From the news desk

‘Name and shame not WCED policy’

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The Western Cape Education Department (WCED) has deplored the actions of a Mitchell’s Plain primary school, following the naming and shaming of 41 primary school pupils with outstanding school fees. The principal of the Mandalay Primary School, Eddie Swarts, has come under fire after he resolved to publish the names of students with outstanding fees, along with the amounts owed, in the schools monthly newsletter. The moved has provoked outrage amongst parents, with some threatening legal action against the school.

The total amount of outstanding fees is reported to be in the region of R42 000, with those listed in the news letter all believed to be in Grade 7. Students at the school were urged to take the newsletters home, in an attempt to ‘shock parents into paying’.

Whilst the department sympathized with the school on the matter of outstanding fees, WCED director of communications, Paddy Attwell, insisted they were not in agreement with the measures taken by the school. According to department policy, schools were not allowed to take any form of action against learners, in order to recover fees.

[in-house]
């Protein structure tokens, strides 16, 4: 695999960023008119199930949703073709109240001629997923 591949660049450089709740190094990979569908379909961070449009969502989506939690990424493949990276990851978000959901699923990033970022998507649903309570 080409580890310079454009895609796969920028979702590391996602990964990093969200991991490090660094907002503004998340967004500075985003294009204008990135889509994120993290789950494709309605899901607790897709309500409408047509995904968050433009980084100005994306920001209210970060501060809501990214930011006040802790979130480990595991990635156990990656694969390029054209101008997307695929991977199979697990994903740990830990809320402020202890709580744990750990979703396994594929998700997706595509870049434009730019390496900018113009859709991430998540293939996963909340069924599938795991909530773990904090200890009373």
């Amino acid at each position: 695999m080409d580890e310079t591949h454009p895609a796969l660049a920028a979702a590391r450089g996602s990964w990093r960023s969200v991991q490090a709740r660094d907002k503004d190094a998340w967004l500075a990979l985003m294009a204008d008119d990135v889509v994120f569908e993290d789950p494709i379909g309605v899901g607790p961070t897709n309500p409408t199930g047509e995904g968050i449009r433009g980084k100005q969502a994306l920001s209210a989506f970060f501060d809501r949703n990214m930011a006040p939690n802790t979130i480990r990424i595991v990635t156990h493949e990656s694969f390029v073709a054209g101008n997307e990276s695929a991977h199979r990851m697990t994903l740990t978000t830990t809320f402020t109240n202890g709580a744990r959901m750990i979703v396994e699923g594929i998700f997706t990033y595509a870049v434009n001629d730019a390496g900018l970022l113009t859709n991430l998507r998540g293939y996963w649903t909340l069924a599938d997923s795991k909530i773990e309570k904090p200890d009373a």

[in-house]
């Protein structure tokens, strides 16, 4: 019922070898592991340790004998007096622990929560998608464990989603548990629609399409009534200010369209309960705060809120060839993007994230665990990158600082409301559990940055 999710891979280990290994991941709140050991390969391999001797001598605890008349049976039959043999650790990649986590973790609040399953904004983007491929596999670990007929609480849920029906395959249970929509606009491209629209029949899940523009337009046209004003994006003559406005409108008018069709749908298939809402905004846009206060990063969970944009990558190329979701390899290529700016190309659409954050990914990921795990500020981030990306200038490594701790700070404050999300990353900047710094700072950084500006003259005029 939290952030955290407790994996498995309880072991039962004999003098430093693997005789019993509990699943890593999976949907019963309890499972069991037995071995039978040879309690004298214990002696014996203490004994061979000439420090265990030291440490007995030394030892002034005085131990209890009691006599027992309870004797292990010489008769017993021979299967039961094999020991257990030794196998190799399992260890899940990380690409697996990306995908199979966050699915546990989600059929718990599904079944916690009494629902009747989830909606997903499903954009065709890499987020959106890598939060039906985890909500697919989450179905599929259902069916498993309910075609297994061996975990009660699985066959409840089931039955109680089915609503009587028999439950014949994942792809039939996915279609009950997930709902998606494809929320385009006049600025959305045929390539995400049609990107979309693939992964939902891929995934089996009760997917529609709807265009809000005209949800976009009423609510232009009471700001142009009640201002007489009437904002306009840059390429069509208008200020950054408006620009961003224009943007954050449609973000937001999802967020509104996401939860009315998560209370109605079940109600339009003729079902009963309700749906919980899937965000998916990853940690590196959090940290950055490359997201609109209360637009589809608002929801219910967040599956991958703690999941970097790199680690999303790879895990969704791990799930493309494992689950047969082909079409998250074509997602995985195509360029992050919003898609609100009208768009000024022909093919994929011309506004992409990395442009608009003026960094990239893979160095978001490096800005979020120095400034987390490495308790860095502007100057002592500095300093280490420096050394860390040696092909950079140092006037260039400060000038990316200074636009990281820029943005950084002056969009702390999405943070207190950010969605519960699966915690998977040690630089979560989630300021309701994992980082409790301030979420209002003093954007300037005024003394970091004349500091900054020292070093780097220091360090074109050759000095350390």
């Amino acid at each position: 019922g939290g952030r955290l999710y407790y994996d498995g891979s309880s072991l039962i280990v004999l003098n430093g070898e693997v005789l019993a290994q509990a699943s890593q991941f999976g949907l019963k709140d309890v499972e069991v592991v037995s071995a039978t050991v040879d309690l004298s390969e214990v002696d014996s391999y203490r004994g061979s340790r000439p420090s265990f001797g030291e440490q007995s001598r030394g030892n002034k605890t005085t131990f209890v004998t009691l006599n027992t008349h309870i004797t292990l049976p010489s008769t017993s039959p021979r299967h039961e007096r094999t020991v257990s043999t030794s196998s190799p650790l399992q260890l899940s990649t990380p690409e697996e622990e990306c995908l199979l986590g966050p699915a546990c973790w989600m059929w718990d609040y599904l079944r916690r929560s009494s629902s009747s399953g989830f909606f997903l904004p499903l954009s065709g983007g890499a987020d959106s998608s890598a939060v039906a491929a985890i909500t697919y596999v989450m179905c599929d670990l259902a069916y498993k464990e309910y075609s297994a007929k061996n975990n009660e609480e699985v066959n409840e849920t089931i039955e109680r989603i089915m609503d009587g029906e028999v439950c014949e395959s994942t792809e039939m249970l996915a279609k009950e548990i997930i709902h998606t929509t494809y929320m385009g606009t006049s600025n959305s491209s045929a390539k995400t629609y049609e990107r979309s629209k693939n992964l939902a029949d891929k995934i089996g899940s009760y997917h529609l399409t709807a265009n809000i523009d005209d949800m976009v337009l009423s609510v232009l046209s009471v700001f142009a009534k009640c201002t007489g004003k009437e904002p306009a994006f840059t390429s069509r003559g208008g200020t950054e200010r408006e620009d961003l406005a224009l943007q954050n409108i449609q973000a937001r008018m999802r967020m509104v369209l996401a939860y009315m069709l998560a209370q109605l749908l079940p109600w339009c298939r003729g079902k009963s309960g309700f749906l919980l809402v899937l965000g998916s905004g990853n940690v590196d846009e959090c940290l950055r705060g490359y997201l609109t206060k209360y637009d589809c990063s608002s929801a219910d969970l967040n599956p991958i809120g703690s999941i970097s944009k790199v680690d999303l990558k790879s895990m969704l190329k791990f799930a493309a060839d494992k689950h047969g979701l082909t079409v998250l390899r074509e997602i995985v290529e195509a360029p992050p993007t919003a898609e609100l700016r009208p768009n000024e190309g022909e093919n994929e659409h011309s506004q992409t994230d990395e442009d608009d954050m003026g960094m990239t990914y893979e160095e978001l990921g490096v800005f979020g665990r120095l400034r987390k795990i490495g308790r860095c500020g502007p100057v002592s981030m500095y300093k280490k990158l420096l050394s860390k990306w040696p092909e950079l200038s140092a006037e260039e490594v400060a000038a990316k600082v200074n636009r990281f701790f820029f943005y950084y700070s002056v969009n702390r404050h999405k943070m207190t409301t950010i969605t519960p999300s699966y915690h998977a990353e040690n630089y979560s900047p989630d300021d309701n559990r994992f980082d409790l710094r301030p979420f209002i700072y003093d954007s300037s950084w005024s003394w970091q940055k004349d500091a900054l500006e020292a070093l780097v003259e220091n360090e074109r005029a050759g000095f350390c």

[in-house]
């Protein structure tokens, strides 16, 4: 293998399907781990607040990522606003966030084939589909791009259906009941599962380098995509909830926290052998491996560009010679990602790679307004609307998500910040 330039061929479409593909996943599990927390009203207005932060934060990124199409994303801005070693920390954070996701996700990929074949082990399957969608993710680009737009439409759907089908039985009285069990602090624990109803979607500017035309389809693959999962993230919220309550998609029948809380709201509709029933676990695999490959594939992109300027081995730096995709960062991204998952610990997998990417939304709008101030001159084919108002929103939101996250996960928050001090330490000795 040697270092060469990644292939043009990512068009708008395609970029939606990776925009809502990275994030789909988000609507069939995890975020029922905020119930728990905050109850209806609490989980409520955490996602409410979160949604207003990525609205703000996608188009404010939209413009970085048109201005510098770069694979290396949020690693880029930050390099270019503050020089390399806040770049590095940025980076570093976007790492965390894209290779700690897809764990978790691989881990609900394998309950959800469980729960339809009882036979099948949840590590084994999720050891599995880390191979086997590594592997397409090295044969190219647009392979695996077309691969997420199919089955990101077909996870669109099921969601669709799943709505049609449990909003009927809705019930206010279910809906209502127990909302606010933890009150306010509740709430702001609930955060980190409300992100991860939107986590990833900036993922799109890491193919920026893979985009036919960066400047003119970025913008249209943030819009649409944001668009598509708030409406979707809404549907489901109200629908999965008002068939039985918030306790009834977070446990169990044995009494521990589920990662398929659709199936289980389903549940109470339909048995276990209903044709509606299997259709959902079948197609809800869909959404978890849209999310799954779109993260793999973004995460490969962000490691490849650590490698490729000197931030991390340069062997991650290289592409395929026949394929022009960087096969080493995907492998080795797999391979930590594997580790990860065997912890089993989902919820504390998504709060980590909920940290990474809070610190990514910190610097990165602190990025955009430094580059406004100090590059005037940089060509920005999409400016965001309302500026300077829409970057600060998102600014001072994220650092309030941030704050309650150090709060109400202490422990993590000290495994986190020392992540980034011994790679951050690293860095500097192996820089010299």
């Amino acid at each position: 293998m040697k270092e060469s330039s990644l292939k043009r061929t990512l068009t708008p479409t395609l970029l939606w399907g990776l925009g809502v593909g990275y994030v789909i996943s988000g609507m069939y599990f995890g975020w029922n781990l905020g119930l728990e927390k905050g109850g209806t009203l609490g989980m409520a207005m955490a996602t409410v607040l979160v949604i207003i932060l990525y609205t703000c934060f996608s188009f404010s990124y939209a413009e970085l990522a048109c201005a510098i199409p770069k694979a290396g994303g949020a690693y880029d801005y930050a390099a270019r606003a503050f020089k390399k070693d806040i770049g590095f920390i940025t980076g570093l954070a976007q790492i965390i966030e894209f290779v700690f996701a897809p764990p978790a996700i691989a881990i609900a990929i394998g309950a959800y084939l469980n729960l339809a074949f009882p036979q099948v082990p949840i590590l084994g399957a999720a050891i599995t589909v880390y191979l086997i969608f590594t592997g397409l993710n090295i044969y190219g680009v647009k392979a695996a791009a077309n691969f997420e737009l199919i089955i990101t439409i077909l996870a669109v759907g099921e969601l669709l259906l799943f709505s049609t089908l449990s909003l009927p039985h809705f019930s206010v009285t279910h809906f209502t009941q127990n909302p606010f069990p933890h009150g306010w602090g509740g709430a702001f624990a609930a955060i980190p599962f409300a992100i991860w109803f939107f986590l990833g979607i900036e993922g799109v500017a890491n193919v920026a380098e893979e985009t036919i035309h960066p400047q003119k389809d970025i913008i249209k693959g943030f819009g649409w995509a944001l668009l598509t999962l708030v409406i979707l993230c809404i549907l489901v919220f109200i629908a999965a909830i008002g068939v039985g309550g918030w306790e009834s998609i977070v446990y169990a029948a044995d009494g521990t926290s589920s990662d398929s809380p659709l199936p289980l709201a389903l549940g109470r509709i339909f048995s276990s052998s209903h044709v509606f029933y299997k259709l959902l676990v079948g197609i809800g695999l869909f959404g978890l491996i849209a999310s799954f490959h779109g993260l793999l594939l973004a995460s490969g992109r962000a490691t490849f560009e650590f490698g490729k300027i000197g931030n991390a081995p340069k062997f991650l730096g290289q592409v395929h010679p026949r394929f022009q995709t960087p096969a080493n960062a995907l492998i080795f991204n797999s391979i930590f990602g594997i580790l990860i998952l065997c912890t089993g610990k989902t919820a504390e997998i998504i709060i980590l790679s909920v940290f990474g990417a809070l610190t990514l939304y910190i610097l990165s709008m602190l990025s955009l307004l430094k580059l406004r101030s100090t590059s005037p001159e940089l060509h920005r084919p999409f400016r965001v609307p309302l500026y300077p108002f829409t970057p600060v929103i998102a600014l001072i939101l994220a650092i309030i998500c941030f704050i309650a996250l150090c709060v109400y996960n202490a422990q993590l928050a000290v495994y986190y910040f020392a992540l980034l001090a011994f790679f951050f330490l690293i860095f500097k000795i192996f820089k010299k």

“Our view is that the school has taken action against learners in this way, and this is totally unacceptable,” he said.

He said they were well aware of the school’s struggles to get parents to pay up, which included writing frequent letters, offering them the chance to pay as installments, using debt collectors, and even seeking legal advice. But Attwell said it was imperative that parents also came to the party.

“If they can’t afford the fees, that will be acknowledged and there is a process of applying for exemption from paying fees. The department has budgeted something like R44 million to help schools compensate for fee exemptions,” he said.

Such financial problems are not something new to schools, with the department holding regular consultations with schools and principals on such issues. In the case of Mandalay, Atwell said the department would be following up with the school, before taking the appropriate action.

“This particular letter which has published the student’s names is contrary to policy, so we have to follow up and investigate. There will be further discussions with the school in the regard,” he said.

As for those parents affected by the publication, he suggested the best recourse would be to seek out legal action against the school. VOC (Mubeen Banderker)


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